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Southeastern Railway Museum Announces Exhibit Plans

For Immediate Release
March 1, 1999

The Southeastern Railway Museum has finalized plans for new exhibits to be on display when its new facility opens early this summer.

One of the three large industrial buildings on the museum's new site (on Buford Highway in Duluth at Peachtree Road, just north of Pleasant Hill Road) will provide 28,600 square feet of new exhibit space.

The huge exhibition hall is large enough to house two locomotives and four Pullman sleeping cars along with many other displays which provide a central focus through which the past of a region built and shaped by railroads can be recalled, interpreted and demonstrated.

Lesa Campbell, museum administrator, notes that "Atlanta was America's first landlocked city. Prior to Atlanta's development, all major U.S. cities were situated on the coast, along the shoreline of a large lake, or on a navigable river."

The museum's new exhibits present rail history as an evolving series of events and decisions that continue to influence who we are, where we live, what we eat, when we get up and when we go to bed, and why the world around us is as it is.

"The nation's railroads are usually thought of as key to the development of the west," Campbell says, "but they were equally important to the development of this region and the entire Southeast." Most of the towns in Gwinnett County owe their success, and many their actual existence, to the construction of the two major rail thoroughfares built through the county in the late 1800s and early 1900s.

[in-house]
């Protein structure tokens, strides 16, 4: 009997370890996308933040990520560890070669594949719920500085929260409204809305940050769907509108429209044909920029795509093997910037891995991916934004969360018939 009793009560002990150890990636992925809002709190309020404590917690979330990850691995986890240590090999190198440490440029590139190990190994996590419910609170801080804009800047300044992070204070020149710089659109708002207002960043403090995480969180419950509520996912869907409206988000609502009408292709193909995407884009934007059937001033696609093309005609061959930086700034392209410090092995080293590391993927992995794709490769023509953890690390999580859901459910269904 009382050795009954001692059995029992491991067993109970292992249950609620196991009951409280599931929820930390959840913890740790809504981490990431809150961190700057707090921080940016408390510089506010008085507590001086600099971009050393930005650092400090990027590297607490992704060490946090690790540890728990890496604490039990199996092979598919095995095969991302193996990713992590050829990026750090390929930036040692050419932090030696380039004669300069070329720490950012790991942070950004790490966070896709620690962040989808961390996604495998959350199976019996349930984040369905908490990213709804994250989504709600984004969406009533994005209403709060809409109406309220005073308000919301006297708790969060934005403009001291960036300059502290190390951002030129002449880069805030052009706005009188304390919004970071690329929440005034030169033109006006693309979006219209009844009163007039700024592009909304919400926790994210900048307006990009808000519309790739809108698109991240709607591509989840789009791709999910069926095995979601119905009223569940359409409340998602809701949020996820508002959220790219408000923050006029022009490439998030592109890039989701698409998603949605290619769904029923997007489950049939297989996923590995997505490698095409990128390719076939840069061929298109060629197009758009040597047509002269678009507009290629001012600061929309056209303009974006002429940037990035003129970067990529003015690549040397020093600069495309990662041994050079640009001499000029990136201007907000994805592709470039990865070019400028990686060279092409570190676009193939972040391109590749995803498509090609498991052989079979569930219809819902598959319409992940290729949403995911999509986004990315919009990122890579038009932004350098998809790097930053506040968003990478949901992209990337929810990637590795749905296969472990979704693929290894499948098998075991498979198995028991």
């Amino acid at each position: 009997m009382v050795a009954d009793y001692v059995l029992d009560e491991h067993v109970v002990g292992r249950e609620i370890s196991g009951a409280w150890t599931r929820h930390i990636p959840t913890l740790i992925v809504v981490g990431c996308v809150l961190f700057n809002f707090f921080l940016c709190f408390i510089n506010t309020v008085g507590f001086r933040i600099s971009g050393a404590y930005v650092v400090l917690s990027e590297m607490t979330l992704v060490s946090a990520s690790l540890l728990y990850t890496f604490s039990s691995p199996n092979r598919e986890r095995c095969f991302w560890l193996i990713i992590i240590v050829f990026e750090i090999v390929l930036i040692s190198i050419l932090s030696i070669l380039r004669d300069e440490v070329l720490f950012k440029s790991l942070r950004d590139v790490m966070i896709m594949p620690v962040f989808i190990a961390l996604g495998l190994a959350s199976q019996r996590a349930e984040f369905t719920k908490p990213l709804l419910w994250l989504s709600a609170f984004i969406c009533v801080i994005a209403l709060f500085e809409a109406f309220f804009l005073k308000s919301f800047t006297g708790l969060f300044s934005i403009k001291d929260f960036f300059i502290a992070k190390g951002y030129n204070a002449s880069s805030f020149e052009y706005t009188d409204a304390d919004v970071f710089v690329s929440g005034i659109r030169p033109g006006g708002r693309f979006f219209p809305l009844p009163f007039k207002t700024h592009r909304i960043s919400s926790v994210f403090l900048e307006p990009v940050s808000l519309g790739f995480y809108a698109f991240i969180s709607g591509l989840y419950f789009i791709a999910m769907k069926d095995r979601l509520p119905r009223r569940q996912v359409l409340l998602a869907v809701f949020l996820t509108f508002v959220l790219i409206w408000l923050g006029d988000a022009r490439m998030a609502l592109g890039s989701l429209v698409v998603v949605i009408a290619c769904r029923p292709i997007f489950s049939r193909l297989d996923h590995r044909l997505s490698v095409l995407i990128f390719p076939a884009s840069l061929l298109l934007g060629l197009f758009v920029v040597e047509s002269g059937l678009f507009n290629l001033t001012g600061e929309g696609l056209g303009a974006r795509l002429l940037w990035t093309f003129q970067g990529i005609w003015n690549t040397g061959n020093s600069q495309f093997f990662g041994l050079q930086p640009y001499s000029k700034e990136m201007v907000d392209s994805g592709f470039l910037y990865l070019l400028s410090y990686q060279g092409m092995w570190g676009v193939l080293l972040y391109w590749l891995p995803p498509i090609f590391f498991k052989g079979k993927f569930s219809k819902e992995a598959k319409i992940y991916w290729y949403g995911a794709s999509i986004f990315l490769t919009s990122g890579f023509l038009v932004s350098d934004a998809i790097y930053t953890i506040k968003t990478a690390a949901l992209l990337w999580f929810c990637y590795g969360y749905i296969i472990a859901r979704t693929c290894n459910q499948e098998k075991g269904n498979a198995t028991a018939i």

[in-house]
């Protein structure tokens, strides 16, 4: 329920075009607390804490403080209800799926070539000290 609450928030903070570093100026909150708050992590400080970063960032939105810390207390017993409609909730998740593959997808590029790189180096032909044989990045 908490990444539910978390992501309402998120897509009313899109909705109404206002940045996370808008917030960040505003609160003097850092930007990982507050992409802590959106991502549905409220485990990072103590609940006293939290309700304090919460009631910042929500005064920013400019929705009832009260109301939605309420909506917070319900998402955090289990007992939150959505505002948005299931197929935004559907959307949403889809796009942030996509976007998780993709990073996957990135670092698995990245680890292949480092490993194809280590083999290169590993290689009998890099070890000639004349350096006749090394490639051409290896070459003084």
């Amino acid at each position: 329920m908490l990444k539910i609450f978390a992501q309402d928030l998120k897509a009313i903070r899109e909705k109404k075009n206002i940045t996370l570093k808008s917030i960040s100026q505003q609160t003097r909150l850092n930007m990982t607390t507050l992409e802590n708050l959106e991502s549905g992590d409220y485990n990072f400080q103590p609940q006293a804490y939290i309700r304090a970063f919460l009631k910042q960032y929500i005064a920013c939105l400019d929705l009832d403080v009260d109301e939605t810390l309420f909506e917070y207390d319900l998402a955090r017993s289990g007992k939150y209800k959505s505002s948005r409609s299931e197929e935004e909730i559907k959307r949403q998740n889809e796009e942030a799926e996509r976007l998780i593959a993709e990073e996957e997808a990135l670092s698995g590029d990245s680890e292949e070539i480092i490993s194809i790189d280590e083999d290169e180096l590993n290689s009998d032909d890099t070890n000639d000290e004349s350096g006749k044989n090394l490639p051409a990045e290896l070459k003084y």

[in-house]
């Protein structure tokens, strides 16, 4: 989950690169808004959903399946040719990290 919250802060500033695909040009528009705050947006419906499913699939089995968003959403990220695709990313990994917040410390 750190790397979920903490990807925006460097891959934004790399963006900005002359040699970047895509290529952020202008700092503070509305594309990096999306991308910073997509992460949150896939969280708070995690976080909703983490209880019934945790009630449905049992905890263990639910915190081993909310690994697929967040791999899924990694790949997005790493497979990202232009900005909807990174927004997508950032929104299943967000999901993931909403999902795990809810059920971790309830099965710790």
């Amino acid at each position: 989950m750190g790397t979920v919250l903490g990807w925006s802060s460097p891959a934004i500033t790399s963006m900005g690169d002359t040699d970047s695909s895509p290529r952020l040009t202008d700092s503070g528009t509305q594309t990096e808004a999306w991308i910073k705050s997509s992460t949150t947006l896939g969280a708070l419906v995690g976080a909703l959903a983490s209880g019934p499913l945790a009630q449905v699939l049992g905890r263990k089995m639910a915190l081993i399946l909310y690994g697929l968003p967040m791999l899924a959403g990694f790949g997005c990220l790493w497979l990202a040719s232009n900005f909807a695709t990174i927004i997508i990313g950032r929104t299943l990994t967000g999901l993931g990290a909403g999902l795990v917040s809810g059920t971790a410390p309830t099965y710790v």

Campbell notes that many of today's common place occurrences were first possible due to the development of railroads in America. Some examples? "The railroads set up the time zones, so that coast-to-coast scheduling was efficient and accurate," she says, "and people living in New York didn't have lettuce for salads until the invention of the refrigerated rail car allowed transportation of produce from California without spoilage."

The museum owns an early wooden refrigerated rail car, and it will be on display when the new site opens. The renovated building will house two locomotives: the 1910 light pacific steam engine #750, built for use on Florida East Coast Railway's Miami-Key West route, and the 1949 diesel unit assigned to power Southern Railway's Crescent train until 1979.

The theme of contrast between early and modern periods of rail travel will continue with the display of the 1930 premier-class sleeper/lounge "Washington Club" and the 1911 Pullman private car "Superb" used by President Warren Harding, side-by-side with the 1949 silver-sided bedroom and roomette car "Tugalo River" and a 1924 office car renovated for private use during the 1980s.

Each locomotive or rail car will be accompanied by its own Exhibit Information Station, containing a specific history of that piece of equipment, including photographs.

Additional exhibits will use smaller artifacts from the museum's collection to show how track is constructed and maintained and to showcase signs and benches from Atlanta's grand Terminal Station, a victim of the wrecking ball in the 1970s.

The museum will begin to develop the non-rail "transportation history" portion of its collection with the display of a 1906 City of Atlanta steam-powered, horse-drawn fire engine and early 1900s steam tractors. A 1920s Atlanta streetcar and a 1940s Atlanta "trackless trolley" will be part of the expansion of the museum's exhibit hall late this year.


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